Nevertheless, Russian companies, including Sukhoi, were very popular at the show in Farnborough. Sukhoi Civil Aircraft, a Sukhoi Holding subsidiary, and the Avialeasing Company offering professional services in aircraft leasing signed a preliminary contract for the delivery of 24 SSJs in Farnborough.

    SuperJet International, a joint venture involving Sukhoi Holding, Sukhoi Civil Aircraft and Italy's aerospace engineering corporation Alenia Aeronautica, a subsidiary of Finmeccanica, said it had signed two more contracts for the sale of 25 SSJ-100s.

    The company said Aeroflot, the largest Russian airline, as well as companies in France, Italy and The Netherlands, had ordered 100 airliners to date, and that delivery would begin next year.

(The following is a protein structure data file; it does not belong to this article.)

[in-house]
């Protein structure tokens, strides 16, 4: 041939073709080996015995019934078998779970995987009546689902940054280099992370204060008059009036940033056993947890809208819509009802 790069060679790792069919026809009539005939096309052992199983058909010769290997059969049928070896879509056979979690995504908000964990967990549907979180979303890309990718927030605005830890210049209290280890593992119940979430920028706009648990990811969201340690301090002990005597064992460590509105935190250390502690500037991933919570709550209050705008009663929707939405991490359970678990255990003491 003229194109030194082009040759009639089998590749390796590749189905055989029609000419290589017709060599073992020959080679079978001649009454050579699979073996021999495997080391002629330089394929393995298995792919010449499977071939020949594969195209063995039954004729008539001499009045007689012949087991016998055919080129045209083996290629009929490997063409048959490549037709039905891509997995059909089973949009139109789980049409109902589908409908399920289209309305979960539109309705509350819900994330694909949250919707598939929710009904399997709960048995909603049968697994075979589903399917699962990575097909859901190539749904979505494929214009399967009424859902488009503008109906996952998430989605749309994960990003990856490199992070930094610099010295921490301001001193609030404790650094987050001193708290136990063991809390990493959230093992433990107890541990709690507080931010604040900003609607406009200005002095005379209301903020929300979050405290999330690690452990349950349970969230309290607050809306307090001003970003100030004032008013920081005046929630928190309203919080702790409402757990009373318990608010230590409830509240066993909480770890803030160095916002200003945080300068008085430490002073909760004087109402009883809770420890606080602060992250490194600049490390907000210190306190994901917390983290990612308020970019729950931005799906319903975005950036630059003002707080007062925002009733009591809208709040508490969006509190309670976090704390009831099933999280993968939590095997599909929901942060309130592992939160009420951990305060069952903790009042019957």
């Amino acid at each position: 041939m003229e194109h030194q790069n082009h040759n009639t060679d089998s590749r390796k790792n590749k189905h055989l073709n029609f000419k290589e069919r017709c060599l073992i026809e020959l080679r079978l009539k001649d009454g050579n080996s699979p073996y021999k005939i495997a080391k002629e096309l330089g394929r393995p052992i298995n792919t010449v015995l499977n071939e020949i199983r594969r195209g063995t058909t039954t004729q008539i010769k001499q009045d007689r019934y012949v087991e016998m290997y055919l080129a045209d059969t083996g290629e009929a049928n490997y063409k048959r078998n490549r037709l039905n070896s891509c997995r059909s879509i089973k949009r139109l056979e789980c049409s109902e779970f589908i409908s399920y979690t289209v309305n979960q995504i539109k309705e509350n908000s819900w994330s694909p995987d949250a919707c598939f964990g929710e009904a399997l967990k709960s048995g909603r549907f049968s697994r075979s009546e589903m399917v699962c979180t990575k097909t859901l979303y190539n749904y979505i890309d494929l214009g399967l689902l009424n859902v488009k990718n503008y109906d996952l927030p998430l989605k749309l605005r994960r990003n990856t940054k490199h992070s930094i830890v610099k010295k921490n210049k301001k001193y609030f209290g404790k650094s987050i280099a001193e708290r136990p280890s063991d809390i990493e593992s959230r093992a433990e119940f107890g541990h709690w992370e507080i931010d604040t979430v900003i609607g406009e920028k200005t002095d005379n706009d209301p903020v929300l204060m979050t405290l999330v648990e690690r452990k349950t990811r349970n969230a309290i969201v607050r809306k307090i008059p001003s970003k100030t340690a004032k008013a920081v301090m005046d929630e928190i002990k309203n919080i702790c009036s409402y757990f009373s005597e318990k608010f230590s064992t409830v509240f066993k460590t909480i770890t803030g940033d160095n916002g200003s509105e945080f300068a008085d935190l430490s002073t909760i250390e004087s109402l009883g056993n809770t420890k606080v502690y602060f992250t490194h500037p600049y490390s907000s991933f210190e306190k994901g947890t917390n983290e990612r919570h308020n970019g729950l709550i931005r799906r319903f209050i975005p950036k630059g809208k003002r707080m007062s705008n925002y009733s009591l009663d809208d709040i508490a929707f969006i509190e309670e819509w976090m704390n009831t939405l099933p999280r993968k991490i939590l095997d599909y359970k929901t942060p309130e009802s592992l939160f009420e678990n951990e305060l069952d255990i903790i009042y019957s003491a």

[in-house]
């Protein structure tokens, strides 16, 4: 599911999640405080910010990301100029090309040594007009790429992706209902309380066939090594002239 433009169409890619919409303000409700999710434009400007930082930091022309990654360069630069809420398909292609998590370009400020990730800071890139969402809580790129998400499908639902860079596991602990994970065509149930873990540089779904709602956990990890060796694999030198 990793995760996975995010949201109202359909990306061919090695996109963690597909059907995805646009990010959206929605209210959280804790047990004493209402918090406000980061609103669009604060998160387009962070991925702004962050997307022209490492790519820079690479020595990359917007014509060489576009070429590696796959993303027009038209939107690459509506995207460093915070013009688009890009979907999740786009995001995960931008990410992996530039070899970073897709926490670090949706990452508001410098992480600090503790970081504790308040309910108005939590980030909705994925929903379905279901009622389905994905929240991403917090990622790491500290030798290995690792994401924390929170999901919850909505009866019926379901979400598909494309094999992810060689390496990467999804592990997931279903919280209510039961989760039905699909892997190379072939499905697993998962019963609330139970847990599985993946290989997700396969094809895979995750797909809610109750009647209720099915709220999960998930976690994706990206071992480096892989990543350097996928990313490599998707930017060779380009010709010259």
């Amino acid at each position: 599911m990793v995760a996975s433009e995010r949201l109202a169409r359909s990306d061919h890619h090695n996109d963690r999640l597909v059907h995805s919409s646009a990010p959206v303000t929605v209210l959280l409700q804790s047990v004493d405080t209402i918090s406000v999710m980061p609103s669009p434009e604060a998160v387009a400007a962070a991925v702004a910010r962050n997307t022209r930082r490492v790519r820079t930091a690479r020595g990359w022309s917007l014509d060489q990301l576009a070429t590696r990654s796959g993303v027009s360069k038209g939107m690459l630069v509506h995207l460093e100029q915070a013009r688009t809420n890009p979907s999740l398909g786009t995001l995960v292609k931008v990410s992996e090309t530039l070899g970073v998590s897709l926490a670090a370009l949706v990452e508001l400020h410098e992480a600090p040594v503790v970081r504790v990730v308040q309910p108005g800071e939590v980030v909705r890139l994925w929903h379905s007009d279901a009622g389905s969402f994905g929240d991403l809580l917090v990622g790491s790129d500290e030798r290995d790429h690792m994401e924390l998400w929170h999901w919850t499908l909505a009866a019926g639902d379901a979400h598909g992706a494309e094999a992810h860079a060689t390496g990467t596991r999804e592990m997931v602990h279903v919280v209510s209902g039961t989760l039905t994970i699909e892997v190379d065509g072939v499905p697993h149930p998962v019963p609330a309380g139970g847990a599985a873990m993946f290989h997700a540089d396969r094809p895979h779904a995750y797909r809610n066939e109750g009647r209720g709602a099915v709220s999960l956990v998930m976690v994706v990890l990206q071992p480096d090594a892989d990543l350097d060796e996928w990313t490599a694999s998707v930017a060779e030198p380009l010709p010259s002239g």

The Farnborough Air Show highlighted cooperation and co-production arrangements between Russian and foreign companies.

    Colonel General Vladimir Popovkin, Russia's Deputy Defense Minister in charge of weapons procurement, General Staff Chief Army General Nikolai Makarov and Air Force Commander Colonel General Alexander Zelin, visited Farnborough on July 14. General Popovkin later told Russian journalists that every aircraft displayed in Farnborough was the result of international cooperation.

    "Isolated decisions and isolated production are becoming history," General Popovkin said, promising that non-strategic Russian military aircraft would also feature foreign-made equipment.